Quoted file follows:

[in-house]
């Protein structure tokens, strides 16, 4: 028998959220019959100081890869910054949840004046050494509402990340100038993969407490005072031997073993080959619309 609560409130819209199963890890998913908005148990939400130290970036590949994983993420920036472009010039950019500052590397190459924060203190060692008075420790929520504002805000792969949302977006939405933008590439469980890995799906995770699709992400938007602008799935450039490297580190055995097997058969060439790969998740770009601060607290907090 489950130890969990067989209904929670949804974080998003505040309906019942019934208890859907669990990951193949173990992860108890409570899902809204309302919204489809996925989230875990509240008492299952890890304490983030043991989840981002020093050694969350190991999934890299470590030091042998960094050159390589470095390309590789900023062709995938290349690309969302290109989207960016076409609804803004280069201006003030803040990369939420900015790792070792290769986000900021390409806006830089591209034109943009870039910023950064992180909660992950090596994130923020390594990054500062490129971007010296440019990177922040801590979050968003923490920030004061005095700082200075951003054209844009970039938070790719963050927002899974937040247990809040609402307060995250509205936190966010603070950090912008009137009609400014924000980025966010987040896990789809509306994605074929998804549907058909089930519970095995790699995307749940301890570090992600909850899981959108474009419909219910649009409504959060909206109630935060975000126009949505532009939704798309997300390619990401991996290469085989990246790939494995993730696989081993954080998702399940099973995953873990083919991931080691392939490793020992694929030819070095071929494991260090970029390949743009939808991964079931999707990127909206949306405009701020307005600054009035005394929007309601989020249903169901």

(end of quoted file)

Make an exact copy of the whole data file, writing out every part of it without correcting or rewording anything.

[in-house]
């Protein structure tokens, strides 16, 4: 028998959220019959100081890869910054949840004046050494509402990340100038993969407490005072031997073993080959619309 609560409130819209199963890890998913908005148990939400130290970036590949994983993420920036472009010039950019500052590397190459924060203190060692008075420790929520504002805000792969949302977006939405933008590439469980890995799906995770699709992400938007602008799935450039490297580190055995097997058969060439790969998740770009601060607290907090 489950130890969990067989209904929670949804974080998003505040309906019942019934208890859907669990990951193949173990992860108890409570899902809204309302919204489809996925989230875990509240008492299952890890304490983030043991989840981002020093050694969350190991999934890299470590030091042998960094050159390589470095390309590789900023062709995938290349690309969302290109989207960016076409609804803004280069201006003030803040990369939420900015790792070792290769986000900021390409806006830089591209034109943009870039910023950064992180909660992950090596994130923020390594990054500062490129971007010296440019990177922040801590979050968003923490920030004061005095700082200075951003054209844009970039938070790719963050927002899974937040247990809040609402307060995250509205936190966010603070950090912008009137009609400014924000980025966010987040896990789809509306994605074929998804549907058909089930519970095995790699995307749940301890570090992600909850899981959108474009419909219910649009409504959060909206109630935060975000126009949505532009939704798309997300390619990401991996290469085989990246790939494995993730696989081993954080998702399940099973995953873990083919991931080691392939490793020992694929030819070095071929494991260090970029390949743009939808991964079931999707990127909206949306405009701020307005600054009035005394929007309601989020249903169901």